Having decided I want my cake and eat it too I suspect I am going through a tiny bit more anguish over this. I could save faster if I worked full-time. I could save more if I didn't skive off for a 3 month ski trip to New Zealand in July.
But shit, life's for living isn't it? Surely I have to stay sane and enjoy the journey whilst reaching the ultimate goal? And to be truthful, working more means more for the tax man and not significant amounts more for me. I think I'm in a good middle ground as far as take home income goes and I'm managing to save a significant portion of it to pay off my sizeable debt.
I've changed my mind on selling the money tree, deciding instead to cut my losses on my most poorly performing property, sell it and offset the loss against my tax. Nothing like making the tax man pay for my poor property investment decisions.
It will reduce my debt a bit, but not enough yet to give up the day job.
So meanwhile, I've turned into Ms Scrooge. Which I have an incredible talent for!
Actually, it's easy to not spend money when you don't value bright shiny new things. When you are totally fine driving a car that is 18 years old, and build retaining walls in your garden using old car tyres, making render using the sand from your own back yard.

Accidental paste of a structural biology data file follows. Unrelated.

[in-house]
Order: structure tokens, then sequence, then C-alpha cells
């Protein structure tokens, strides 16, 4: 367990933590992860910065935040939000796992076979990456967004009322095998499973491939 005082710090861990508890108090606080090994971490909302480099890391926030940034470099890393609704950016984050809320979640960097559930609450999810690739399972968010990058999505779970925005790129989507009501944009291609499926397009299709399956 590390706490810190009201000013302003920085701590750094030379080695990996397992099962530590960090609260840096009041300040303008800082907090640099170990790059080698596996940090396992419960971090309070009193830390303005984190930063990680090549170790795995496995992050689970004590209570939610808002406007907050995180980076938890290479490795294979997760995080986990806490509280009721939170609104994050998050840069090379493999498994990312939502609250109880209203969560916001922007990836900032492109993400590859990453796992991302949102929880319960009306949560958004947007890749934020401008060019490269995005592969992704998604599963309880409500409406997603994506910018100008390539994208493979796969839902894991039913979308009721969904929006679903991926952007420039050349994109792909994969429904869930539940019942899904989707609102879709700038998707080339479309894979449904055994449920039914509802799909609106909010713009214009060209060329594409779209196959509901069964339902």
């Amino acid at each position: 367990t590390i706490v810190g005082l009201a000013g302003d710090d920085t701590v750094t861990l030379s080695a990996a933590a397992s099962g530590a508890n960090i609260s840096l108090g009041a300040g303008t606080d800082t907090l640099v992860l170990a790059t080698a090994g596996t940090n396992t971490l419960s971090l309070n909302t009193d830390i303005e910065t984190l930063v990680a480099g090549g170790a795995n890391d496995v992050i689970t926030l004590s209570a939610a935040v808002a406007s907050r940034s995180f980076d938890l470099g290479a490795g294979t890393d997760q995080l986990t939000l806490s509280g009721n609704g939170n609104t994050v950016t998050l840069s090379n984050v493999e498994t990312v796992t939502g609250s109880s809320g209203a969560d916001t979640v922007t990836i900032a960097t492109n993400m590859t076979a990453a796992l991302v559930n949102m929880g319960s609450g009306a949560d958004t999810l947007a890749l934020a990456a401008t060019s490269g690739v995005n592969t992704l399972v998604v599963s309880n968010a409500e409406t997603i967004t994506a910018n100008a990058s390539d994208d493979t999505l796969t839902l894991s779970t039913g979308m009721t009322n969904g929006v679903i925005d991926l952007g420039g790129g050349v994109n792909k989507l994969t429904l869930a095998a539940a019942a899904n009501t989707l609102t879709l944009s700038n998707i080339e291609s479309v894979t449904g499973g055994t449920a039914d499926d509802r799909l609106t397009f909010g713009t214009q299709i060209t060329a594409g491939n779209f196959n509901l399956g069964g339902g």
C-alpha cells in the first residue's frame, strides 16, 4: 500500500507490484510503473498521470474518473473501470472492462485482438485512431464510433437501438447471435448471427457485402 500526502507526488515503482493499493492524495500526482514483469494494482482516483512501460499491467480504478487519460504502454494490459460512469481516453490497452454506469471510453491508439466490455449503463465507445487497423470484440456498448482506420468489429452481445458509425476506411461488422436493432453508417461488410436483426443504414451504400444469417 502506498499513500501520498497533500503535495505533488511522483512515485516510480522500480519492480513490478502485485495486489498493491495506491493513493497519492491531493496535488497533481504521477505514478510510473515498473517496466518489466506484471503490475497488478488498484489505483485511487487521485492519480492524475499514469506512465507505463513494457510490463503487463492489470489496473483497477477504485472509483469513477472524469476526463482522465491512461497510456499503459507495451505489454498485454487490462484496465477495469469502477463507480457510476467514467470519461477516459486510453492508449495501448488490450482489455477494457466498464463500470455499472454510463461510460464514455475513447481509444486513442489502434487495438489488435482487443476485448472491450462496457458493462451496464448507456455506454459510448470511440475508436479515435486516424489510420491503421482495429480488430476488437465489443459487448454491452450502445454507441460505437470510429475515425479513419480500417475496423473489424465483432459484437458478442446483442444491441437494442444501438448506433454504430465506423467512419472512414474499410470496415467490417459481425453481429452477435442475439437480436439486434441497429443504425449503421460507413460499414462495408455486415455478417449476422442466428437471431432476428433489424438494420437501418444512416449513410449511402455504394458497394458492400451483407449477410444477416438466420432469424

When you buy your dry goods in bulk online, where $3.50 postage is all you pay to get them delivered to your doorstep, where you eat the fruit and veg from your own garden supplemented from the weekly farmers market. When you drink your own espresso coffee at home and rarely eat out any more. When you have quite a bit of wine in your cellar from years belonging to a wine club, and you only delve in there once a week anyway.
When you can't actually remember the last time you bought a new item of clothing, because you have quite enough clothes as it is.
In fact, I've been spending less money than a pensioner gets. Yep! I've been living below the poverty line!
Not really, because I'm rent free. And I already own a wine cellar full of wine and an espresso machine. And my car is paid off. And I have a buffer for when the big bills come in, so that it isn't a stress for me to pay them. So I'm not really living below the poverty line, but it's a darn interesting insight into how hard it is to get by on just a pension.
And if my weekends weren't spent pottering in my garden, or going windsurfing (with gear I already own) I wouldn't have much of a life at all. Or perhaps I should say: if I didn't mind spending most of my free time in my own company....
So, having just celebrated my 49th birthday (by rendering the tyre wall some more!) I'm now under pressure to keep those savings piling in.
It doesn't help that I just discovered you can go heliskiing on the Tasman Glacier in New Zealand!
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